Pentagon: US May Open More Bases in Iraq

Says Smaller Outposts May Provide Artillery Support

As they continue to push for ever-more ground troops in Iraq, the Pentagon today confirmed that they are giving consideration to opening up more bases in the country, or potentially reopening bases from the previous occupation, with an eye toward getting more deeply involved in the war.

Rear Admiral Andrew Lewis talked up a single significant new base, to be operated similarly to the existing Firebase Bell, near Mosul, and also would consider other, smaller outposts to provide more artillery support in the fighting around Mosul.

Lewis downplayed the move to ground troops in Iraq, a war in which President Obama repeatedly ruled out the introduction of “boots on the ground,” insisting that the ground troops are no different than war planes conceptually, and that they’re just conducting surface-to-surface strikes instead of air-to-surface strikes.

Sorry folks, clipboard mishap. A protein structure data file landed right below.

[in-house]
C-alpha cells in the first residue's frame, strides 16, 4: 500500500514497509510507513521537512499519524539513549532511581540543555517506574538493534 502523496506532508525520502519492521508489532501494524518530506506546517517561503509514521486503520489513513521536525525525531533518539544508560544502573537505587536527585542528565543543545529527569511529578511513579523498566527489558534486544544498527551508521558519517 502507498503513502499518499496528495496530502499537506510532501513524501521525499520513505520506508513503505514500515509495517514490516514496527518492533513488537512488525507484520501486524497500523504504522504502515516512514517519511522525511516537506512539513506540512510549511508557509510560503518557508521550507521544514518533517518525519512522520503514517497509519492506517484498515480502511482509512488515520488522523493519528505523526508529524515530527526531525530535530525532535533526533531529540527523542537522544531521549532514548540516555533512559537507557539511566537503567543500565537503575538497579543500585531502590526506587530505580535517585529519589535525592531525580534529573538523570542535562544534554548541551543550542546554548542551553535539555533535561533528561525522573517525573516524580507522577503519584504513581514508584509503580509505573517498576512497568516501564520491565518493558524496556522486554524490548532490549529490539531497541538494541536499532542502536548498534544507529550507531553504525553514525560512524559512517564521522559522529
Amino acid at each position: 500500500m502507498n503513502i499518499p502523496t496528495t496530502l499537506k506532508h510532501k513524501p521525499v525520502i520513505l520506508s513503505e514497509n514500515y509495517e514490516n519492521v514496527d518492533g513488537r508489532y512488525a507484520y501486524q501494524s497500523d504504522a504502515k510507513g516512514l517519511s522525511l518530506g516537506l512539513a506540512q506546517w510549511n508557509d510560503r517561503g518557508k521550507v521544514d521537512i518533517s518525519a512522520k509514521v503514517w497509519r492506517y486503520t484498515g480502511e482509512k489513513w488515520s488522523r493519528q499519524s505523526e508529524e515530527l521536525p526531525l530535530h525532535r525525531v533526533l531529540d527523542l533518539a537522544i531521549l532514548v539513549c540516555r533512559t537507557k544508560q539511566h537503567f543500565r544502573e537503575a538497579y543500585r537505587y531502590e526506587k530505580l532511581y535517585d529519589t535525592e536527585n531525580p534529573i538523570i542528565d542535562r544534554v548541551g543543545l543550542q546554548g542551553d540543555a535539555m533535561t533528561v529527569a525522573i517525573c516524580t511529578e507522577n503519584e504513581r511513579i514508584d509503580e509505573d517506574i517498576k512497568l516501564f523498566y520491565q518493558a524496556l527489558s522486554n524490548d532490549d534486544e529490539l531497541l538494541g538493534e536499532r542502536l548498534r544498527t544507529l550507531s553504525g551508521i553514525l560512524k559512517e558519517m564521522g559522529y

It’s hard to tell, indeed, if such bases aren’t already happening, as Firebase Bell was operating for quite some time before the Pentagon was forced to admit to its existence when ISIS attacked the site and killed a Marine. They insisted they were planning an official announcement later that week.

The US has a treaty with Iraq capping the number of ground troops in the country at 3,870, though the Pentagon has conceded that they usually have in excess of 5,000 troops in Iraq at any given time.

Author: Jason Ditz

Jason Ditz is Senior Editor for He has 20 years of experience in foreign policy research and his work has appeared in The American Conservative, Responsible Statecraft, Forbes, Toronto Star, Minneapolis Star-Tribune, Providence Journal, Washington Times, and the Detroit Free Press.